What you need to know
- On Valve's PC gaming platform Steam, Halo Infinite's rating has jumped up to "Mostly Positive." For most of its lifespan, it's been "Mixed."
- This news comes after the launch of the PvE wave defense mode Firefight earlier this week, which caps off a year that has seen many sizable improvements come to Halo Infinite.
- The current season, Season 5: Reckoning, also brought new maps, gametypes, sandbox items, quality of life changes, and more.
- Early in its life, Halo Infinite struggled due to a notable lack of content and systems that players widely disliked. Now, at the end of 2023, most of these problems have gotten much better or have been fixed entirely.
Things continue to look up for Halo Infinite, as Microsoft's free-to-play live service shooter has now jumped to a "Mostly Positive" rating on its Steam page, with 72% of all reviews in the last 30 days positive. For the majority of the two years that the game has been available on Valve's PC gaming platform, it's had a "Mixed" review score.
While Halo Infinite struggled in late 2021 and much of 2022 due to an overall lack of content, disappointing progression and customization systems, and performance issues (among other things), developer 343 Industries has since made great strides in its efforts to improve the game. Tons of important fixes, new maps, tons of fresh modes and playlists, exciting sandbox additions, and features like the Forge mapmaking tool and Career Rank progression have come in 2023, to the point where Halo infinite finally feels like a complete experience — and if the game's new rating as well as its heightened player count is anything to go by, fans have taken notice.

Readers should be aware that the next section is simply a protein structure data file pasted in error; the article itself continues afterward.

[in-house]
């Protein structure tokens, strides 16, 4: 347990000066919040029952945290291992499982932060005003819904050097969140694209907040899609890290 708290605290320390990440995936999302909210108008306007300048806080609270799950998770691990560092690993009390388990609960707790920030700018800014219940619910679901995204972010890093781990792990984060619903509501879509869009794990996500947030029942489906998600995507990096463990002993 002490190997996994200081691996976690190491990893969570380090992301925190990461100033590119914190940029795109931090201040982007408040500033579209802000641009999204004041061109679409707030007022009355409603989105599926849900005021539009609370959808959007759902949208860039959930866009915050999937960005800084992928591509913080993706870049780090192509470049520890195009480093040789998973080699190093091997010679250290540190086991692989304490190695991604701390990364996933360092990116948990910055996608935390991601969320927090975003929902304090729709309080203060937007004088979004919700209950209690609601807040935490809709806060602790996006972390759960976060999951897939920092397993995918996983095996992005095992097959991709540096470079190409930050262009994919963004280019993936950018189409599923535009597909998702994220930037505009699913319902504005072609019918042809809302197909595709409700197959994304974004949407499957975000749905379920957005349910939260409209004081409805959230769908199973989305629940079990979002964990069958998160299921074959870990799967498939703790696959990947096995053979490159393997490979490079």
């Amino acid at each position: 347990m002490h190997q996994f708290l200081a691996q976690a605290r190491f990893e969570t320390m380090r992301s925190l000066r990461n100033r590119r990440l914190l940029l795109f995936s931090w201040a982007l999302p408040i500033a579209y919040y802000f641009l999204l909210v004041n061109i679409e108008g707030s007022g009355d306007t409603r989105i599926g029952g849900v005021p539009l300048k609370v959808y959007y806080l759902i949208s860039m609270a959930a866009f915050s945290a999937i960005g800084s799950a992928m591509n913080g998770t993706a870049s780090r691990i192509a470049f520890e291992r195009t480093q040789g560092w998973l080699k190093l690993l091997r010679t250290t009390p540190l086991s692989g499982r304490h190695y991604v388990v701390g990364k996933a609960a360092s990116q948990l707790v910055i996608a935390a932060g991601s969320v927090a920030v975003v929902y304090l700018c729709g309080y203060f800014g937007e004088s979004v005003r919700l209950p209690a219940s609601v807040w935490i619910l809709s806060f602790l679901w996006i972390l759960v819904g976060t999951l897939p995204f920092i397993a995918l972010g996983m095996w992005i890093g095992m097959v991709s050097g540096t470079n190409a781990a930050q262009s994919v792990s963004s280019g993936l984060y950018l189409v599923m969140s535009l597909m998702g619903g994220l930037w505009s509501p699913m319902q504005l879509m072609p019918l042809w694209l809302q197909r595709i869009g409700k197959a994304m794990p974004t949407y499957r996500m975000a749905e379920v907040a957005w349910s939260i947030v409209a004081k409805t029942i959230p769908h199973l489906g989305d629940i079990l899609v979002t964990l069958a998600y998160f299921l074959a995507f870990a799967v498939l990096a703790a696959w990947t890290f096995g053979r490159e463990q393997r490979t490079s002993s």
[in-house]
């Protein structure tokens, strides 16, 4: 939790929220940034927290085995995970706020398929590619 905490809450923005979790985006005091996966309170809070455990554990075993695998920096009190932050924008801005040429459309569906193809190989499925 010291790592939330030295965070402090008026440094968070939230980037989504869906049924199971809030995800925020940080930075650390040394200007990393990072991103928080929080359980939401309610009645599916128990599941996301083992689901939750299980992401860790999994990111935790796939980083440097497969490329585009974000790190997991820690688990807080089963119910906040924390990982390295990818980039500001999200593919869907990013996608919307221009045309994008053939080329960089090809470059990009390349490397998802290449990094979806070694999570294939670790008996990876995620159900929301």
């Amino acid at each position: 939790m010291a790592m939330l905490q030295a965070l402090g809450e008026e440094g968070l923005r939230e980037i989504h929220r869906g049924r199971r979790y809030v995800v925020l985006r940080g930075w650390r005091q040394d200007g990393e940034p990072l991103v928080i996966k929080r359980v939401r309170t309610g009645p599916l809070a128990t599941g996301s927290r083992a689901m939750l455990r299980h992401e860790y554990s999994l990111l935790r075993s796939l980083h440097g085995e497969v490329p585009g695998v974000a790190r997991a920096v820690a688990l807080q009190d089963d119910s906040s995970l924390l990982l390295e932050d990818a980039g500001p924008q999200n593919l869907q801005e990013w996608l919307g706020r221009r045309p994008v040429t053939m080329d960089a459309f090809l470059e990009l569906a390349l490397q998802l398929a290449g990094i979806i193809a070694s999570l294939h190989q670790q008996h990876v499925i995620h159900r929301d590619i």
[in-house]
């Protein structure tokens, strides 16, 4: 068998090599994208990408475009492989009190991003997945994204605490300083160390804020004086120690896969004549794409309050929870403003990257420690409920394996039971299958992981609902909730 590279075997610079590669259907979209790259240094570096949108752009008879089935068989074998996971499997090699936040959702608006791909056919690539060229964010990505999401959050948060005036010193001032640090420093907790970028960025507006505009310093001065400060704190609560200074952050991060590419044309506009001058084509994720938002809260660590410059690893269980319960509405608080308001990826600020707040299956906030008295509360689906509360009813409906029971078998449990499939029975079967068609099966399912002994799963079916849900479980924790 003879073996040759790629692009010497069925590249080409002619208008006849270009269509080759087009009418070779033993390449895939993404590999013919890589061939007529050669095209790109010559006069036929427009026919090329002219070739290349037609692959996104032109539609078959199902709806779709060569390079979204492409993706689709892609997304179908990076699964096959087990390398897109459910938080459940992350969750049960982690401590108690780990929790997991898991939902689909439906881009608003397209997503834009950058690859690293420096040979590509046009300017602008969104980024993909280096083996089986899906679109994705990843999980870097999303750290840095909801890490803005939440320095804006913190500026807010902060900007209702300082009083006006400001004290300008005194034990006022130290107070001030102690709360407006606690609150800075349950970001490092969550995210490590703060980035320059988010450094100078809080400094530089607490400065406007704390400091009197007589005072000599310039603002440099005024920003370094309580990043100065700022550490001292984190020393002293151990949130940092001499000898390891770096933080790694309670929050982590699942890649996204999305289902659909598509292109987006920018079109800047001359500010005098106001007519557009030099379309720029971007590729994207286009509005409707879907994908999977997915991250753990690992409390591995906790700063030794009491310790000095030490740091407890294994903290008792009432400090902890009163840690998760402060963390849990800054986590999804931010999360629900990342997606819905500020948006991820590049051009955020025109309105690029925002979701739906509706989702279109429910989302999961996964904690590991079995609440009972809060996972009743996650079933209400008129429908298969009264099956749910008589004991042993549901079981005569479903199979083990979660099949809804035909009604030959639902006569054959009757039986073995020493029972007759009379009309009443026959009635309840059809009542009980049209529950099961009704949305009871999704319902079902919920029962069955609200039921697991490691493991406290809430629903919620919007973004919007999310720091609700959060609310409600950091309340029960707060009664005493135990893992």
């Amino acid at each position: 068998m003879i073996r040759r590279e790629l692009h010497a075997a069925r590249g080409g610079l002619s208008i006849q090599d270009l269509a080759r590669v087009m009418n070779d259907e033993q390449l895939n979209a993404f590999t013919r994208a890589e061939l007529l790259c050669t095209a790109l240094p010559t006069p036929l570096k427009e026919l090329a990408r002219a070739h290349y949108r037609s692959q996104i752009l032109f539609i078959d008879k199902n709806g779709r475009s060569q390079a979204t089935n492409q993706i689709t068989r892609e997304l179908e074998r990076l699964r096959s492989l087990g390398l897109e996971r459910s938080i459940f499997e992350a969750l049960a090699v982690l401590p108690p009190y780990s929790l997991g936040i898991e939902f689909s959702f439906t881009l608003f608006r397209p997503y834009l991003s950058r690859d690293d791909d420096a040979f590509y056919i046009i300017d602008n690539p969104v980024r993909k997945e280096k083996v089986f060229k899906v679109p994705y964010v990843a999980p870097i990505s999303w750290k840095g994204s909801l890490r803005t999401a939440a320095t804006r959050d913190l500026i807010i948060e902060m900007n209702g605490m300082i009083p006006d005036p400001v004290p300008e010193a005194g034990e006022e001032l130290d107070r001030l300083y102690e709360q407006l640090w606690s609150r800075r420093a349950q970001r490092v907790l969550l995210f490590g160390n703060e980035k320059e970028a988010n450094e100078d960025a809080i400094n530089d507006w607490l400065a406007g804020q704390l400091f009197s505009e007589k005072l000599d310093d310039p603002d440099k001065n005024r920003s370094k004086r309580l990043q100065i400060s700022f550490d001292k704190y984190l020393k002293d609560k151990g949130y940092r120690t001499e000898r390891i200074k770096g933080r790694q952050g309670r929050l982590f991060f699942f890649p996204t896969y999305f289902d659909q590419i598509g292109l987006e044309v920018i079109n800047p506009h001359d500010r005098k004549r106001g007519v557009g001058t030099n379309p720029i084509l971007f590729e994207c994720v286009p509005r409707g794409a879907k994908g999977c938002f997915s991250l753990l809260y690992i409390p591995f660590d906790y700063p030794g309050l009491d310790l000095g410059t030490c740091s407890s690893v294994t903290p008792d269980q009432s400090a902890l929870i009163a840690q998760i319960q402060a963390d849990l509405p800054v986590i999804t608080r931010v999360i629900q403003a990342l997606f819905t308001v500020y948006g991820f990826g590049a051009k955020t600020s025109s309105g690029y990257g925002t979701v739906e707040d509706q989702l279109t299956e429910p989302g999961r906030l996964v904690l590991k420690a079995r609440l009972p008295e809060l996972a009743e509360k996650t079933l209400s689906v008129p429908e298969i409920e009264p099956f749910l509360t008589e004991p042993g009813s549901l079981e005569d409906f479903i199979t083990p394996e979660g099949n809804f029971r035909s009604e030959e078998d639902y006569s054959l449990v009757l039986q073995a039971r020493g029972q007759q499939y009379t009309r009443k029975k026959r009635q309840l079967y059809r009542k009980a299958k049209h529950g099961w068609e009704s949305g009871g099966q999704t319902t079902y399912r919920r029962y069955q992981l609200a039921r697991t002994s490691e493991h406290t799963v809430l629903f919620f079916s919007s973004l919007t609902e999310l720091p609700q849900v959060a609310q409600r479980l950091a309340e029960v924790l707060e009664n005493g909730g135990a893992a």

Season 5: Reckoning, which began on October 17, has arguably brought the best updates yet. Two new maps, the return of Halo 4's Extraction mode, new Forge canvases and items, options to add and code campaign AI enemies in Forge maps, and quality of life improvements like the ability to earn Battle Pass XP in Custom Games and use any helmet on any armor core all came when the season began. Then, on December 5, a special Mid Season Update brought Halo's beloved PvE co-op wave defense mode Firefight to matchmaking, as well as a new equipment piece that can heal players and vehicles called the Repair Field.
Halo Infinite's iteration of Firefight is my favorite one yet, and I've been having a blast battling hordes of Banished troops ever since it became available on Tuesday. The mode also launched with full Forge compatibility and Custom Games integration, so it's only a matter of time until the community starts pumping out some incredible custom Firefight experiences.
Speaking as someone who was very critical of Infinite's multiplayer in its opening months — especially the poor content offerings, shallow customization options, and rampant cheating problem it had at the time — it's great to now open the game and see that these issues (and others) have either been significantly improved or completely fixed. For the first time since those early days, I actually feel excited to play, and that makes me happy as a lifelong Halo fan.
Of course, that doesn't mean the game is perfect. Most armor pieces still can't be used across different armor cores (though tons of coatings can, thanks to a patch), Custom Games connections are often pretty spotty, and performance on PC could still be a bit better. But overall? Halo Infinite finally feels like it's come into its own, and I'm looking forward to seeing where it goes next.
Halo Infinite multiplayer (including Firefight) is free-to-play, while its campaign is $60 (but often much cheaper) on Xbox Series X|S, Xbox One consoles, and Windows PCs. Notably, you can also play it through any tier of Microsoft's Xbox Game Pass service.
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